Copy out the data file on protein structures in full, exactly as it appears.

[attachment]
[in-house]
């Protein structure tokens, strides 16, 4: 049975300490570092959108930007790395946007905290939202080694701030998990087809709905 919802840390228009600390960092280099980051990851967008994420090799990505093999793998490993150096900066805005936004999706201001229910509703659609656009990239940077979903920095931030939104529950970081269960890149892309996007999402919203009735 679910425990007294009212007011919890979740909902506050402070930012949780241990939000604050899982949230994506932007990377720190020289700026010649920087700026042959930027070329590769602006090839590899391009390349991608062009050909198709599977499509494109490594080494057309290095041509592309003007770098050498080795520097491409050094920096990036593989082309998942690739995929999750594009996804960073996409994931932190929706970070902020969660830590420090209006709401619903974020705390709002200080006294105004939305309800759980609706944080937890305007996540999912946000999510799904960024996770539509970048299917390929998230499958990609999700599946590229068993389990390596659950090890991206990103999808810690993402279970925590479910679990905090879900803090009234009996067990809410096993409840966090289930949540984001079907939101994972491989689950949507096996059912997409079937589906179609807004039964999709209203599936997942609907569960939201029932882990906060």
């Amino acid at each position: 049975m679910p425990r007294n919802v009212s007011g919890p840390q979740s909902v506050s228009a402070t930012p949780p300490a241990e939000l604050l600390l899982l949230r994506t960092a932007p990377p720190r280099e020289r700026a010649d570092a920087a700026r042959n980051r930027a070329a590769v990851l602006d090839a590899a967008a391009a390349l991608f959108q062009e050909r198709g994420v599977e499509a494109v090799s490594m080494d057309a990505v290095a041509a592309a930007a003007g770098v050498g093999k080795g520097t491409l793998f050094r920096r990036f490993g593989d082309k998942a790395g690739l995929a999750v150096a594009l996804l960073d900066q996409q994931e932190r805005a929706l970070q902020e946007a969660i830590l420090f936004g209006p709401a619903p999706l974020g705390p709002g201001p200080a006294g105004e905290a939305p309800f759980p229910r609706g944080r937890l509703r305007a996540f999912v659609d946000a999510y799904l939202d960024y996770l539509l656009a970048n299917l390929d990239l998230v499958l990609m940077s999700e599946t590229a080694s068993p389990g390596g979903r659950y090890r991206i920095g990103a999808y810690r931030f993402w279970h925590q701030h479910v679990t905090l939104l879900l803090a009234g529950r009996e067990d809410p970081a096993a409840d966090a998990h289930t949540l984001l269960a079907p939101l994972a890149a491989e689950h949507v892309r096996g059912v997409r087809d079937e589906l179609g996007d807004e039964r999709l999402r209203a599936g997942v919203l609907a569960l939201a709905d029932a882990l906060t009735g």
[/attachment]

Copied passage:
[in-house]
């Protein structure tokens, strides 16, 4: 049975300490570092959108930007790395946007905290939202080694701030998990087809709905 919802840390228009600390960092280099980051990851967008994420090799990505093999793998490993150096900066805005936004999706201001229910509703659609656009990239940077979903920095931030939104529950970081269960890149892309996007999402919203009735 679910425990007294009212007011919890979740909902506050402070930012949780241990939000604050899982949230994506932007990377720190020289700026010649920087700026042959930027070329590769602006090839590899391009390349991608062009050909198709599977499509494109490594080494057309290095041509592309003007770098050498080795520097491409050094920096990036593989082309998942690739995929999750594009996804960073996409994931932190929706970070902020969660830590420090209006709401619903974020705390709002200080006294105004939305309800759980609706944080937890305007996540999912946000999510799904960024996770539509970048299917390929998230499958990609999700599946590229068993389990390596659950090890991206990103999808810690993402279970925590479910679990905090879900803090009234009996067990809410096993409840966090289930949540984001079907939101994972491989689950949507096996059912997409079937589906179609807004039964999709209203599936997942609907569960939201029932882990906060």
């Amino acid at each position: 049975m679910p425990r007294n919802v009212s007011g919890p840390q979740s909902v506050s228009a402070t930012p949780p300490a241990e939000l604050l600390l899982l949230r994506t960092a932007p990377p720190r280099e020289r700026a010649d570092a920087a700026r042959n980051r930027a070329a590769v990851l602006d090839a590899a967008a391009a390349l991608f959108q062009e050909r198709g994420v599977e499509a494109v090799s490594m080494d057309a990505v290095a041509a592309a930007a003007g770098v050498g093999k080795g520097t491409l793998f050094r920096r990036f490993g593989d082309k998942a790395g690739l995929a999750v150096a594009l996804l960073d900066q996409q994931e932190r805005a929706l970070q902020e946007a969660i830590l420090f936004g209006p709401a619903p999706l974020g705390p709002g201001p200080a006294g105004e905290a939305p309800f759980p229910r609706g944080r937890l509703r305007a996540f999912v659609d946000a999510y799904l939202d960024y996770l539509l656009a970048n299917l390929d990239l998230v499958l990609m940077s999700e599946t590229a080694s068993p389990g390596g979903r659950y090890r991206i920095g990103a999808y810690r931030f993402w279970h925590q701030h479910v679990t905090l939104l879900l803090a009234g529950r009996e067990d809410p970081a096993a409840d966090a998990h289930t949540l984001l269960a079907p939101l994972a890149a491989e689950h949507v892309r096996g059912v997409r087809d079937e589906l179609g996007d807004e039964r999709l999402r209203a599936g997942v919203l609907a569960l939201a709905d029932a882990l906060t009735g």